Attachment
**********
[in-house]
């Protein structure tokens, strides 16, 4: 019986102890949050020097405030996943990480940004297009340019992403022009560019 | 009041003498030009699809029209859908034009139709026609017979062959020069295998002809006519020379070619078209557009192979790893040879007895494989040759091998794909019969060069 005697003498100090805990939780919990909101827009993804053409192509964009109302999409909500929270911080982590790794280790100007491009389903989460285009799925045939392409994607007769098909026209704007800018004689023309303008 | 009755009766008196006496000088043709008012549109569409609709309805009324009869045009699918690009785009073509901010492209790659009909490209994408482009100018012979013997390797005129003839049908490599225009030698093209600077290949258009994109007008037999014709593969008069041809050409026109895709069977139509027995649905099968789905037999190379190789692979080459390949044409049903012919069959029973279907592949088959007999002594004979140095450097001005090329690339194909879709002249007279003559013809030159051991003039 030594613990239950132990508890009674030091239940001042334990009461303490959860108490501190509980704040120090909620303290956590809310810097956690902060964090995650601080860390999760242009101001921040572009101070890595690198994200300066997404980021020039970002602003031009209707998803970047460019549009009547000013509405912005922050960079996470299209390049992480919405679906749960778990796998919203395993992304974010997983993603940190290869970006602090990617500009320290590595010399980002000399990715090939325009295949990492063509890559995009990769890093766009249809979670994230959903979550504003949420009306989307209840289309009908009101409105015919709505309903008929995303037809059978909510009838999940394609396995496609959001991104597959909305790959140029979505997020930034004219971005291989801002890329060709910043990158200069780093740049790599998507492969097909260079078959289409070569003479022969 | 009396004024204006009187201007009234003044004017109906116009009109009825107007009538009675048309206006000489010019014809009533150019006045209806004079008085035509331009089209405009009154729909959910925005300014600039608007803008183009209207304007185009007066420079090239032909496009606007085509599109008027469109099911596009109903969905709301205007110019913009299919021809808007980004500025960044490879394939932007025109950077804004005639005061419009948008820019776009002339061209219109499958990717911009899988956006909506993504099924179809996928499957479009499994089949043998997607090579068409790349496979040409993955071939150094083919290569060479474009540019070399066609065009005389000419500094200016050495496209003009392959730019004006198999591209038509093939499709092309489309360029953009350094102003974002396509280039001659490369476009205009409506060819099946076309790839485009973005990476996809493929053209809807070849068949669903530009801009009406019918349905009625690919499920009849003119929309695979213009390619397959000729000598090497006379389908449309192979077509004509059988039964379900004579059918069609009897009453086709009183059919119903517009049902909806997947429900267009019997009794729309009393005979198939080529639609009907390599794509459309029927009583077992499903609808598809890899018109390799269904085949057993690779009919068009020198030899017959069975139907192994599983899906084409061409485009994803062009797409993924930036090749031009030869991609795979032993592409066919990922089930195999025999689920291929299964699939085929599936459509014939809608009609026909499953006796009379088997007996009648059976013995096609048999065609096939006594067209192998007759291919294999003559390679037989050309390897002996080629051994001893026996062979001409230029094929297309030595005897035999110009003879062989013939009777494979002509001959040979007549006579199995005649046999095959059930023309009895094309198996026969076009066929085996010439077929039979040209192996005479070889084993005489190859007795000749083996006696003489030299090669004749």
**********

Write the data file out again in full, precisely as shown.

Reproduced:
[in-house]
């Protein structure tokens, strides 16, 4: 019986102890949050020097405030996943990480940004297009340019992403022009560019 | 009041003498030009699809029209859908034009139709026609017979062959020069295998002809006519020379070619078209557009192979790893040879007895494989040759091998794909019969060069 005697003498100090805990939780919990909101827009993804053409192509964009109302999409909500929270911080982590790794280790100007491009389903989460285009799925045939392409994607007769098909026209704007800018004689023309303008 | 009755009766008196006496000088043709008012549109569409609709309805009324009869045009699918690009785009073509901010492209790659009909490209994408482009100018012979013997390797005129003839049908490599225009030698093209600077290949258009994109007008037999014709593969008069041809050409026109895709069977139509027995649905099968789905037999190379190789692979080459390949044409049903012919069959029973279907592949088959007999002594004979140095450097001005090329690339194909879709002249007279003559013809030159051991003039 030594613990239950132990508890009674030091239940001042334990009461303490959860108490501190509980704040120090909620303290956590809310810097956690902060964090995650601080860390999760242009101001921040572009101070890595690198994200300066997404980021020039970002602003031009209707998803970047460019549009009547000013509405912005922050960079996470299209390049992480919405679906749960778990796998919203395993992304974010997983993603940190290869970006602090990617500009320290590595010399980002000399990715090939325009295949990492063509890559995009990769890093766009249809979670994230959903979550504003949420009306989307209840289309009908009101409105015919709505309903008929995303037809059978909510009838999940394609396995496609959001991104597959909305790959140029979505997020930034004219971005291989801002890329060709910043990158200069780093740049790599998507492969097909260079078959289409070569003479022969 | 009396004024204006009187201007009234003044004017109906116009009109009825107007009538009675048309206006000489010019014809009533150019006045209806004079008085035509331009089209405009009154729909959910925005300014600039608007803008183009209207304007185009007066420079090239032909496009606007085509599109008027469109099911596009109903969905709301205007110019913009299919021809808007980004500025960044490879394939932007025109950077804004005639005061419009948008820019776009002339061209219109499958990717911009899988956006909506993504099924179809996928499957479009499994089949043998997607090579068409790349496979040409993955071939150094083919290569060479474009540019070399066609065009005389000419500094200016050495496209003009392959730019004006198999591209038509093939499709092309489309360029953009350094102003974002396509280039001659490369476009205009409506060819099946076309790839485009973005990476996809493929053209809807070849068949669903530009801009009406019918349905009625690919499920009849003119929309695979213009390619397959000729000598090497006379389908449309192979077509004509059988039964379900004579059918069609009897009453086709009183059919119903517009049902909806997947429900267009019997009794729309009393005979198939080529639609009907390599794509459309029927009583077992499903609808598809890899018109390799269904085949057993690779009919068009020198030899017959069975139907192994599983899906084409061409485009994803062009797409993924930036090749031009030869991609795979032993592409066919990922089930195999025999689920291929299964699939085929599936459509014939809608009609026909499953006796009379088997007996009648059976013995096609048999065609096939006594067209192998007759291919294999003559390679037989050309390897002996080629051994001893026996062979001409230029094929297309030595005897035999110009003879062989013939009777494979002509001959040979007549006579199995005649046999095959059930023309009895094309198996026969076009066929085996010439077929039979040209192996005479070889084993005489190859007795000749083996006696003489030299090669004749």